MERRY JANE talked to Chacra and Hini about the motivation to see "SheHaze" through, why it’s important to explore women’s relationships with the plant, and how they hope viewers respond to the project. The series launches in full on the eve of 4/20 and will run until July 31. Every two weeks, Chacra and Hini will unveil a new woman’s portrait on the "SheHaze" Instagram.


MERRY JANE: What inspired this project and how did you come up with the idea?

Camile Chacra: I was browsing Instagram one day and came across “The Womanhood Project,” a photo series that hones in on issues related to womanhood with interviews and intimate portraits (@the_womanhood_project). 

I was blown away by the women who were featured. They shared their deepest feelings about the female experience with such candor, covering topics from motherhood to body dysmorphia and depression. I then realized that the same type of series could be done with a cannabis angle, which we haven’t seen much of. So I DM’ed Sara, one of the creators and creative director [of "The Womanhood Project"]. I had never met her, but I figured it was worth a shot. She responded with enthusiasm and we immediately scheduled a meeting. It’s really hard to find a creative partner who is on the same page when it comes to commitment and conceptualization — but we really hit it off.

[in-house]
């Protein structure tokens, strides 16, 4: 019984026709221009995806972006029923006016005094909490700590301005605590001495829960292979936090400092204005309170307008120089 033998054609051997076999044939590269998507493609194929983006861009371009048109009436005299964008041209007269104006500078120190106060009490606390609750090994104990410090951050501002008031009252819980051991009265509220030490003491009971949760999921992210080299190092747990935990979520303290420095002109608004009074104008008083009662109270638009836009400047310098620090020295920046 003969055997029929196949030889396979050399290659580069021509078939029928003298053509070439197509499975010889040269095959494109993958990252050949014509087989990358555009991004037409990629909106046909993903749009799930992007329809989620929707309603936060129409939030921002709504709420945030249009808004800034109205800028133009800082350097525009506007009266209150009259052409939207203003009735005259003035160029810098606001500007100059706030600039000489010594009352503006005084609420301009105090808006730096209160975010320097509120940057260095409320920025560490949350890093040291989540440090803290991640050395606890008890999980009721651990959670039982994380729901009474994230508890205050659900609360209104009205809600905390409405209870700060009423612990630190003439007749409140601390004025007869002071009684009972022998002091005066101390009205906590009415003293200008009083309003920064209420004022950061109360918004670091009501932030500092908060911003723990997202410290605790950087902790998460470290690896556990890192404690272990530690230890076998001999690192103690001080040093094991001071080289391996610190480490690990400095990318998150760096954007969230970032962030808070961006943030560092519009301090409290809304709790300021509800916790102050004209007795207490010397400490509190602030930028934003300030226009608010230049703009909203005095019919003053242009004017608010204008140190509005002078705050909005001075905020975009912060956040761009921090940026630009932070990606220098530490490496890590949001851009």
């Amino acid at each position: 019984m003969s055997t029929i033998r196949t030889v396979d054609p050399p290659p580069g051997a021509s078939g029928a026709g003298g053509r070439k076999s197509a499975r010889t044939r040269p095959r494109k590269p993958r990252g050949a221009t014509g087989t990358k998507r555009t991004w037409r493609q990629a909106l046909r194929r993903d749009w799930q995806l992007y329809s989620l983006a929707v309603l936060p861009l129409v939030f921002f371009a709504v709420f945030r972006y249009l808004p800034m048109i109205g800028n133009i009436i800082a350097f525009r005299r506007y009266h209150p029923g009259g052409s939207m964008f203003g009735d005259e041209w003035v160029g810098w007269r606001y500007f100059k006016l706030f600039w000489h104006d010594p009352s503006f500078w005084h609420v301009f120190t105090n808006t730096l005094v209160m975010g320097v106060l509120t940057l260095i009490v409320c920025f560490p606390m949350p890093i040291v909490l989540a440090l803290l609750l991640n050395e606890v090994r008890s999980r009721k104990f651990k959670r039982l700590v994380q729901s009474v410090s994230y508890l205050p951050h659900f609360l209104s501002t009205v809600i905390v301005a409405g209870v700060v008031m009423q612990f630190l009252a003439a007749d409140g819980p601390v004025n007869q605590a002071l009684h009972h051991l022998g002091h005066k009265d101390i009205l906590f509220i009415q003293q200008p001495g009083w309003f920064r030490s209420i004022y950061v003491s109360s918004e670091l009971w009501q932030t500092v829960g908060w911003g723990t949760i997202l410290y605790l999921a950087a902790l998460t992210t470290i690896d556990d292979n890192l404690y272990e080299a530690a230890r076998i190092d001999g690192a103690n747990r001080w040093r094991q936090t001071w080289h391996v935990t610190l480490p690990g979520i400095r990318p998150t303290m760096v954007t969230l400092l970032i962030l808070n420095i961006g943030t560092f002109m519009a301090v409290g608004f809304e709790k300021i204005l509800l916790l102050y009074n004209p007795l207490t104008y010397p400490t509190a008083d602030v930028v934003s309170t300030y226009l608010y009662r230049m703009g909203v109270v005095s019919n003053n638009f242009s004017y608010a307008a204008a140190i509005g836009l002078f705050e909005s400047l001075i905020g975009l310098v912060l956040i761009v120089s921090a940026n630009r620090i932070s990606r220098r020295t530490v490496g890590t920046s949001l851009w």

Over time, we fleshed out the idea with great attention to diversity, honesty, openness, and the power of community. We wanted to speak to women from all walks of life, not models in bikinis taking bong rips. "SheHaze" is all about relatability, which can be hard to come by in the cannabis space.

Why is it important to showcase the stories of women cannabis consumers?